You are lying on the pebbles. Your skin is not lit cherry red. It is porcelain white. Marbled like some marvellous statue, perfectly carved. But there is no zinc cream on your chest. No towel, no cape.
I breach the surface, gasping for air. Tears sting my eyes and track down my face unchecked.
‘I am sorry.’
What we liked:
This is a standout example of some of the haunting, nostalgic entries that our picture prompt summoned this month. Here, the story’s intentions are initially as “indistinct and blurry” as the cold water itself – requiring the reader to wade further into the story’s depths to reveal a tragic trip down memory lane; “I remember you” the perfect line.
Deftly playing out a real-time swim while also showing glimpses of the past and its ghosts on the distant shoreline, the story blurs the line between past and present, child and adult, and ultimately driving the emotion like a current through each paragraph.
By effortlessly weaving sensory details and symbolism together it creates an immediacy to the reader that is so apparent. You can feel the chill of the water, the scratch of the blanket, hear the crunching of the pebbles. You intuitively understand the sense of unease when the oar is described as “protruding like a limb”. The vivid colours dramatically change the tone of the story as they go from childhood red towels and capes to serious tragedy with police lights and porcelain white skin. It’s powerful stuff – a strongly crafted piece that pulls you in deeper and deeper with every read.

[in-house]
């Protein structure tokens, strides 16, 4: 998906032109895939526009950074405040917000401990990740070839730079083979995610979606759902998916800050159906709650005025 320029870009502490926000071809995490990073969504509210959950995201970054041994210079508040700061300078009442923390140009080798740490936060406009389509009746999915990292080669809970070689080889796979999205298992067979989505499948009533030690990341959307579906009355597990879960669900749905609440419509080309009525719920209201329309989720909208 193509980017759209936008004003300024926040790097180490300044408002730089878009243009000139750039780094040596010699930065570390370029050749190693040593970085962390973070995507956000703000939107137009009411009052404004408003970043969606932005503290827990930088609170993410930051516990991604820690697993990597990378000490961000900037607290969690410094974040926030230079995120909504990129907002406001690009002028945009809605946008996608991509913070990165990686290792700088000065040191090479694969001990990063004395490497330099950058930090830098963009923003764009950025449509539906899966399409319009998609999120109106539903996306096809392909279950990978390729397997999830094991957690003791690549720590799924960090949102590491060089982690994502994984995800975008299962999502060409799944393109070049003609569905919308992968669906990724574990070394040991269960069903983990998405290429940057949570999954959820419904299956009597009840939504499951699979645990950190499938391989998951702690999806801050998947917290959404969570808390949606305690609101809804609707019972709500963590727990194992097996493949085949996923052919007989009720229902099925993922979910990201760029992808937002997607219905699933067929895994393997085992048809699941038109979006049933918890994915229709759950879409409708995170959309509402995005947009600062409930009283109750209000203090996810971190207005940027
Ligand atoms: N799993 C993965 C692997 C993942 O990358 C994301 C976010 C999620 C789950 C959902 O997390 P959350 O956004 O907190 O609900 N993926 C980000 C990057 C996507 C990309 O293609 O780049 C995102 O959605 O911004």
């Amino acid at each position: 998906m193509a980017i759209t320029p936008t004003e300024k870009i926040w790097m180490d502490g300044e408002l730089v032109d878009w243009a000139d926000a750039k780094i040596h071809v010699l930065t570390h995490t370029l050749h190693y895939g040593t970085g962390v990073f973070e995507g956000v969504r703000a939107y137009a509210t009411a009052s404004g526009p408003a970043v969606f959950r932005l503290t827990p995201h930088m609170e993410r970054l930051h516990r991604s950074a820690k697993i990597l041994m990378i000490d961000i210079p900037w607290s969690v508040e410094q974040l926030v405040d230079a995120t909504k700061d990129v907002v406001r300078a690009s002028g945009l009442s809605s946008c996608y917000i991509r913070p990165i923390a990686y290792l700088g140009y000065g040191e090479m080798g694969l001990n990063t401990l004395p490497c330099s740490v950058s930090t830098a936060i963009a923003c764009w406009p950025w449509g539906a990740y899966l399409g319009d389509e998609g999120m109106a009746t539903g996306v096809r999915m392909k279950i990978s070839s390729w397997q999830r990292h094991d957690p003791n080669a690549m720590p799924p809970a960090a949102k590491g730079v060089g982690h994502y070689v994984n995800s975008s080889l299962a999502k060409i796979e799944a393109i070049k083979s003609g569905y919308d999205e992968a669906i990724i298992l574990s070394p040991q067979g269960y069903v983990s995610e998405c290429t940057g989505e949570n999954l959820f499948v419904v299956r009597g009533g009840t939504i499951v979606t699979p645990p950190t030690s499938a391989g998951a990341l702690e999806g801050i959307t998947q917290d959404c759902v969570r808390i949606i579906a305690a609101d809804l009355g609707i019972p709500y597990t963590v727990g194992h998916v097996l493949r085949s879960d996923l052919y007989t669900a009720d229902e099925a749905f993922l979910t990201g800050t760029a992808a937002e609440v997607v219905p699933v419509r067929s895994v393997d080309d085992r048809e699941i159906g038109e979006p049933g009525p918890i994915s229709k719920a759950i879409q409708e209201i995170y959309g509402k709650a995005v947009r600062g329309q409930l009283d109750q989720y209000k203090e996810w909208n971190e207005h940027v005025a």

WHAT IT MEANS by Anna McEvoy, Qld
We don’t know what it means that the supply ship is late.
Our only contact with the mainland is the phone booth by the water, a one-way line jerry-rigged to receive calls but unable to dial out. Thomas calls once a month to confirm the arrival time of his father’s ship with our supplies. He called four days ago, said the ship would come tomorrow, but tomorrow was three days ago.
We don’t know what it means that the phone hasn’t rung in over a month.
Thomas never misses a call with the shipping information. And he never misses our private calls, late at night once a week, when the island is sleeping and we can talk till dawn. I’ve never been to the mainland, and Thomas would tell me the most marvellous stories about his life there. You can buy whatever you need at the market; you don’t have to rely on a supply ship. Imagine that! And I tell Thomas about the stars here, where we can see more constellations in our isolation.
We don’t know what it means that bodies keep washing ashore.